-"At issue for [journalists] (and herein lies the risk) is whether, in fact, there is any there there as it relates to Obama's relationship with Blagojevich."
-"How hard will [reporters] continue to push on Obama-Blagojevich? And will it work in their favor or blow up in their faces?"
It can tell whatever story it wants to tell. (It helps if everyone agrees to play dumb.) And that's what we're witnessing in Washington now regarding the Blago/Obama story. The press has made it perfectly clear that a collective decision has been made to make all kinds of dark inferences regarding Obama's involvement even though reporters and pundits know, and will occasionally state publicly, that nothing suggests Obama or his aides did anything wrong. It's really quite amazing, and gruesome, to watch.
Matt Yglesias captures the phenomena:
But this morning on MSNBC there was a lengthy discussion of Obama's involvement in Blagojevich's corruption. Of course, there was no evidence of any involvement on Obama's part. Nor, despite this being a news channel, was there any original reporting of any kind whatsoever. There was, however, a ton of time spent criticizing the Obama campaign's PR strategy with regard to this issue - the suggestion being that had Obama adopted a better PR strategy, then people wouldn't be on television making evidence-free guilt-by-association accusations against him.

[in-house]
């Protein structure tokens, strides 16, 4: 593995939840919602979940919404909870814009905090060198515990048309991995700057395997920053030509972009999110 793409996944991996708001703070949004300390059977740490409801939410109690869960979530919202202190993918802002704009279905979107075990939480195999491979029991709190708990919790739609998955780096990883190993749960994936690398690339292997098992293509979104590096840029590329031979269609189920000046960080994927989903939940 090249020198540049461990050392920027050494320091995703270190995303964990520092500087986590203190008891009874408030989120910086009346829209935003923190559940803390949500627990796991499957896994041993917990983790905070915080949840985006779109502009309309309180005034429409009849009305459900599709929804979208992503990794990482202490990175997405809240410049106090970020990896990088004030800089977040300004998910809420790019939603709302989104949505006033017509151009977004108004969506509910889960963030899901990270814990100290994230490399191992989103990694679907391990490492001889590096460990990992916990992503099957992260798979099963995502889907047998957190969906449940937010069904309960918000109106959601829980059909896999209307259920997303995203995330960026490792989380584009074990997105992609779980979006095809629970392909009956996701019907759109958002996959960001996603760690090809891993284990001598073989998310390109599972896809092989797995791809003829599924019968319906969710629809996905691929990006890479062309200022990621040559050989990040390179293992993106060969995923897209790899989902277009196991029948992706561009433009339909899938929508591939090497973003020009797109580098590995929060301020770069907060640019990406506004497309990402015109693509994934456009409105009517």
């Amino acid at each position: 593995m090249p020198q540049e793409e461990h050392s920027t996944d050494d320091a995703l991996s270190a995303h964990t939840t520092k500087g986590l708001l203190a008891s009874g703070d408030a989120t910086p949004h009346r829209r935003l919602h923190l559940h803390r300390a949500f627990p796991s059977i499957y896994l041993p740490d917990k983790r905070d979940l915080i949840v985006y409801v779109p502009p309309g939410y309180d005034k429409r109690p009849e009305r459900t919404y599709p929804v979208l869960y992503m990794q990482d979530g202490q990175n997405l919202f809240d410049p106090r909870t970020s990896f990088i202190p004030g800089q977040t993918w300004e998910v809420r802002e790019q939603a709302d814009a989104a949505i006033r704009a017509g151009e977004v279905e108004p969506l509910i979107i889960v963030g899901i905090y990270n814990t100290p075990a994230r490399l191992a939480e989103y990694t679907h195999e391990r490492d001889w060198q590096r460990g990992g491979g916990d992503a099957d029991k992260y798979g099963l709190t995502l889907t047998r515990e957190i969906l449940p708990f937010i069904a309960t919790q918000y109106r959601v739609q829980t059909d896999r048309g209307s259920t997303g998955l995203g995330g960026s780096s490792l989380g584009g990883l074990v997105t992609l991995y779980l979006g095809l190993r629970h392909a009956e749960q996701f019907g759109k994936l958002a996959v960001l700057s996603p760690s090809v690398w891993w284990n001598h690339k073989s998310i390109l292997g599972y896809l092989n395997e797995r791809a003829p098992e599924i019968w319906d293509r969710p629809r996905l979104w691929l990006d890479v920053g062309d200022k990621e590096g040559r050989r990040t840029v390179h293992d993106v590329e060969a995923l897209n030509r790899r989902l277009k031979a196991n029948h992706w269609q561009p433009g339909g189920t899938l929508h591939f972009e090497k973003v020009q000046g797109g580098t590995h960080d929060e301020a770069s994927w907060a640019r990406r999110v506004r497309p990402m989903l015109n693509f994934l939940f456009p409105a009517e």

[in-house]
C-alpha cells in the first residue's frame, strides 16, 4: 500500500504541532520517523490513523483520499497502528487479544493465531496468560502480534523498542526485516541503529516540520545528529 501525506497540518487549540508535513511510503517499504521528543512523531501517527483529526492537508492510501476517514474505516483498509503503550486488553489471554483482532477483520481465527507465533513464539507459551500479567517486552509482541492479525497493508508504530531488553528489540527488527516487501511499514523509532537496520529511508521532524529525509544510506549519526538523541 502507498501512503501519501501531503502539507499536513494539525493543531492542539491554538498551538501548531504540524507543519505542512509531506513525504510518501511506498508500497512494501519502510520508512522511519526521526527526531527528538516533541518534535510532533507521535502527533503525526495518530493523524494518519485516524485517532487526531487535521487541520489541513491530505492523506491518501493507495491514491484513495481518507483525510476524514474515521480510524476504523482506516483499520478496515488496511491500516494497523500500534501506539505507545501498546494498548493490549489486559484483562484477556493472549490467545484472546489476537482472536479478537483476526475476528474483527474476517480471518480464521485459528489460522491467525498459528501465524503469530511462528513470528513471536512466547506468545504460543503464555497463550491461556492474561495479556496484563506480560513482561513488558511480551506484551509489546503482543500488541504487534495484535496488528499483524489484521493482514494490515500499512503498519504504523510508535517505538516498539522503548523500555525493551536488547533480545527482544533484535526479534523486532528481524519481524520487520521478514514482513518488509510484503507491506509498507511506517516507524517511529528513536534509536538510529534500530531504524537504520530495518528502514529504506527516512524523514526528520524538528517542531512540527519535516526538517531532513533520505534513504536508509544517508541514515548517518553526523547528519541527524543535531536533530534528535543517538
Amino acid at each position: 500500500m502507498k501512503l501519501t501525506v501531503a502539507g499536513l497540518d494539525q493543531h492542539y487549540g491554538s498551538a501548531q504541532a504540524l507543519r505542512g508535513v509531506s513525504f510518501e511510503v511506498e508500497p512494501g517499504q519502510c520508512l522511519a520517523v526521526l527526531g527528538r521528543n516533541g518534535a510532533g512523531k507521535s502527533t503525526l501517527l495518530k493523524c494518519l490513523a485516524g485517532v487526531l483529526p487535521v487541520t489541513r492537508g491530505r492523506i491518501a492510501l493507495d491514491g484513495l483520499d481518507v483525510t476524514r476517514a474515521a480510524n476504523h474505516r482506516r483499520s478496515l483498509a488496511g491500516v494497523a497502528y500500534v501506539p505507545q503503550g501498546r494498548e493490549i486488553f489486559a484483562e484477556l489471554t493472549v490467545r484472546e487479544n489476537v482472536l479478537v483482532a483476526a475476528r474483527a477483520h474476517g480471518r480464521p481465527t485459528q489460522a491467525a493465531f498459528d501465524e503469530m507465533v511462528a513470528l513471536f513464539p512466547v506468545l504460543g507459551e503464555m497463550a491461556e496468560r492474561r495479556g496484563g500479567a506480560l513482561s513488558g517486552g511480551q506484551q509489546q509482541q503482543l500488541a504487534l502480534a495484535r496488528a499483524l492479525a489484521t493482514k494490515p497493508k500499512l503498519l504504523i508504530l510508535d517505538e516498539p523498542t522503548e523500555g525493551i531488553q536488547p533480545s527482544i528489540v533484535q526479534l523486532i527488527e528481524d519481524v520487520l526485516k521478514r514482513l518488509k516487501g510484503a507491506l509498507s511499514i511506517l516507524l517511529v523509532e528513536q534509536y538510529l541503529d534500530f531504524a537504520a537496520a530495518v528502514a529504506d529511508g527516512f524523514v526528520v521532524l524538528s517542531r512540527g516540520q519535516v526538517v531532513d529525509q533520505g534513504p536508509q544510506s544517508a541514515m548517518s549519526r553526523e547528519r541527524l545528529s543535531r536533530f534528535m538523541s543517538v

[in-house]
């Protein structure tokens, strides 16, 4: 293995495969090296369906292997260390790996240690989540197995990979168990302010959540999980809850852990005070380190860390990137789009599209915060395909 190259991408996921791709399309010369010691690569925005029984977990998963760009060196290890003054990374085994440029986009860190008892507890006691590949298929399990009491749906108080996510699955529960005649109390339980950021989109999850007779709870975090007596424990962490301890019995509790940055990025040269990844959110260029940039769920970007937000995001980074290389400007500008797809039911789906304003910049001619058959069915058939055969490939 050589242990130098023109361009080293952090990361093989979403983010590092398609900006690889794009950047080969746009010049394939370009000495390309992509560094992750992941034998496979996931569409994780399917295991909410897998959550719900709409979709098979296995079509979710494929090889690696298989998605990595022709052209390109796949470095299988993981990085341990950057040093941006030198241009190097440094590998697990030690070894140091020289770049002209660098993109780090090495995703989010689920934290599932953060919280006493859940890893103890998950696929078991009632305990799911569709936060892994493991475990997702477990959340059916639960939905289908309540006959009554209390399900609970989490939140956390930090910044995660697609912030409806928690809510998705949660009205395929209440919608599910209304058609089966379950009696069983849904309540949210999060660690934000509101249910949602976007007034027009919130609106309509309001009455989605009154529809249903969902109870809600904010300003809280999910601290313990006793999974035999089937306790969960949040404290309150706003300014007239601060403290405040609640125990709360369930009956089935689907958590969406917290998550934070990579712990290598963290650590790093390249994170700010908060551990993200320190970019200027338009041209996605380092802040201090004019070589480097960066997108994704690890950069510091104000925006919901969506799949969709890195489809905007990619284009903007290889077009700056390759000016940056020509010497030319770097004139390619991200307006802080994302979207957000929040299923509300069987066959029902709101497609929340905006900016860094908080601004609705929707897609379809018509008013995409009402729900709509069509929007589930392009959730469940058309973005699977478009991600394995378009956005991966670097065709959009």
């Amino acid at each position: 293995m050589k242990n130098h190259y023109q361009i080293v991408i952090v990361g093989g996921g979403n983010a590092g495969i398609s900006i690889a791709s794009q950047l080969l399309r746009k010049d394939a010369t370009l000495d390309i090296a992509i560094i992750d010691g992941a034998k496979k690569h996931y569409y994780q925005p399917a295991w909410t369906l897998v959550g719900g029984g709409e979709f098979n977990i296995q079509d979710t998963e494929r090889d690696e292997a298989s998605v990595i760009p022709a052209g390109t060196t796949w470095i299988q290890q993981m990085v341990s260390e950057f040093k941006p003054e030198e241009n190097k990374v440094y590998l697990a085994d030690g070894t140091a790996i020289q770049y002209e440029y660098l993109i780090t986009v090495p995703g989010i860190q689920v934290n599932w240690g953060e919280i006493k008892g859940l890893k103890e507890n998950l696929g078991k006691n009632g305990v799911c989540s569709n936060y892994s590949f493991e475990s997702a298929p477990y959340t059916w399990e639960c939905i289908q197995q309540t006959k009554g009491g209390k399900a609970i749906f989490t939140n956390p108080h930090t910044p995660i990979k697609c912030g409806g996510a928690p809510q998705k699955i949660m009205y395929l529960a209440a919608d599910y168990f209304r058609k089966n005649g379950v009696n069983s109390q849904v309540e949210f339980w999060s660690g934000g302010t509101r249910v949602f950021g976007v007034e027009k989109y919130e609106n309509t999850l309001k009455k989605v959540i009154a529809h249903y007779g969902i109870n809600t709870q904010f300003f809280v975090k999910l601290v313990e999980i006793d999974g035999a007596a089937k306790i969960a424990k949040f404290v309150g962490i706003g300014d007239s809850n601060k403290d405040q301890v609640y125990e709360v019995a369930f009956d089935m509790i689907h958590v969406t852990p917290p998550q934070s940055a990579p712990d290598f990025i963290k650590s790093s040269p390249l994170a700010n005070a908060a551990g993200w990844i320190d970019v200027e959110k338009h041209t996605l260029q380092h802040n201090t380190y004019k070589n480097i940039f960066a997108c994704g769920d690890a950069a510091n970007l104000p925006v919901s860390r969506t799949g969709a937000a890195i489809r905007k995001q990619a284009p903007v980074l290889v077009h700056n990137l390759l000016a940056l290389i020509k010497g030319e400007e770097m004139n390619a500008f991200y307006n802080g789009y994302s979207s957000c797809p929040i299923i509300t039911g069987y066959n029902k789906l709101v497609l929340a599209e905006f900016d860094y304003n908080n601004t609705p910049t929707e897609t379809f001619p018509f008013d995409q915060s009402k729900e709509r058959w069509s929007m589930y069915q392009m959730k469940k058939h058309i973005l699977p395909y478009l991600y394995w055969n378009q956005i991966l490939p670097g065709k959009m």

This strong me as odd. The people making the accusations kept acknowledging that they had no evidence. One might think that communicating to television personalities the fact that there was no evidence of wrongdoing on Obama's part would constitute a good PR strategy. Given that they knew there was no evidence of wrongdoing, they should have ceased implying that there was wrongdoing. But they didn't do that at all. Not, I would submit, because of any failings on Obama's part, but because Joe Scarborough, Mika Brzezinski, John Heileman, Mark Halperin, and Pat Buchanan don't care at all about the accuracy of the impression their coverage gives.
We do disagree with Yglesias in one regard, though. The headline to his post reads, "The New Rules." We don't think the media rules being applied to the Blago story are new. They're just the Clinton Rules, as defined by Atrios (i.e. anything goes), updated for a new Democratic era.
From Nicholas Kristof's column:
As my Times colleague David Leonhardt has noted, the reported $73-an-hour wage in Detroit is a fiction.
On the one hand, it's good to see Kristof, and Leonhardt last week, trying to dismantle the $73-an-hour misinformation. The thick irony, of course, is that it was the New York Times that gave the phony meme life nearly a month ago. Neither Kristof or Leonhardt mentioned that embarrassing fact. (Or that MMFA called the paper out on the matter.)
Meanwhile, lots of readers praised Leonhardt's effort last week to set the record straight about autoworkers. But the Daily Howler thought Leonhardt did a dreadful job sorting out the facts.